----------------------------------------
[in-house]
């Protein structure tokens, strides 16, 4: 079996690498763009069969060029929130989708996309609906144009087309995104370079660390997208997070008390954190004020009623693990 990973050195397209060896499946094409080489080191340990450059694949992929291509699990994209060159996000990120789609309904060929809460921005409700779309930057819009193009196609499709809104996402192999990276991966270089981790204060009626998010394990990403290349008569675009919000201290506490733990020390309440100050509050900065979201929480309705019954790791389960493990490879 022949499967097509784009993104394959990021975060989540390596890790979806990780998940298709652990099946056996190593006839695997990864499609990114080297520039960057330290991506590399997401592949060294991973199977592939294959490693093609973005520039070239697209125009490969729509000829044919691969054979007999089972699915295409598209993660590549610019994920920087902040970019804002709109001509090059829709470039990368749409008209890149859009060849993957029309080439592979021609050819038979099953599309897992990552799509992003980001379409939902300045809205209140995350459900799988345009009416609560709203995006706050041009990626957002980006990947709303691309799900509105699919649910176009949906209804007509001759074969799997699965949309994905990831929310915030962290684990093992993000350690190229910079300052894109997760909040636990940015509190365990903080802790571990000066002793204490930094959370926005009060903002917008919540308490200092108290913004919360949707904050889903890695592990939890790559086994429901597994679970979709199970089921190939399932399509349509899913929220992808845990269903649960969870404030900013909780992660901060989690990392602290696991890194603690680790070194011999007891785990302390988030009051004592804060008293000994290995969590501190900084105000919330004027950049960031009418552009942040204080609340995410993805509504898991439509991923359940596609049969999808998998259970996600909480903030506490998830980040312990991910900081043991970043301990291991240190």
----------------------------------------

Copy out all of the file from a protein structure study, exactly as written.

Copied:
[in-house]
């Protein structure tokens, strides 16, 4: 079996690498763009069969060029929130989708996309609906144009087309995104370079660390997208997070008390954190004020009623693990 990973050195397209060896499946094409080489080191340990450059694949992929291509699990994209060159996000990120789609309904060929809460921005409700779309930057819009193009196609499709809104996402192999990276991966270089981790204060009626998010394990990403290349008569675009919000201290506490733990020390309440100050509050900065979201929480309705019954790791389960493990490879 022949499967097509784009993104394959990021975060989540390596890790979806990780998940298709652990099946056996190593006839695997990864499609990114080297520039960057330290991506590399997401592949060294991973199977592939294959490693093609973005520039070239697209125009490969729509000829044919691969054979007999089972699915295409598209993660590549610019994920920087902040970019804002709109001509090059829709470039990368749409008209890149859009060849993957029309080439592979021609050819038979099953599309897992990552799509992003980001379409939902300045809205209140995350459900799988345009009416609560709203995006706050041009990626957002980006990947709303691309799900509105699919649910176009949906209804007509001759074969799997699965949309994905990831929310915030962290684990093992993000350690190229910079300052894109997760909040636990940015509190365990903080802790571990000066002793204490930094959370926005009060903002917008919540308490200092108290913004919360949707904050889903890695592990939890790559086994429901597994679970979709199970089921190939399932399509349509899913929220992808845990269903649960969870404030900013909780992660901060989690990392602290696991890194603690680790070194011999007891785990302390988030009051004592804060008293000994290995969590501190900084105000919330004027950049960031009418552009942040204080609340995410993805509504898991439509991923359940596609049969999808998998259970996600909480903030506490998830980040312990991910900081043991970043301990291991240190």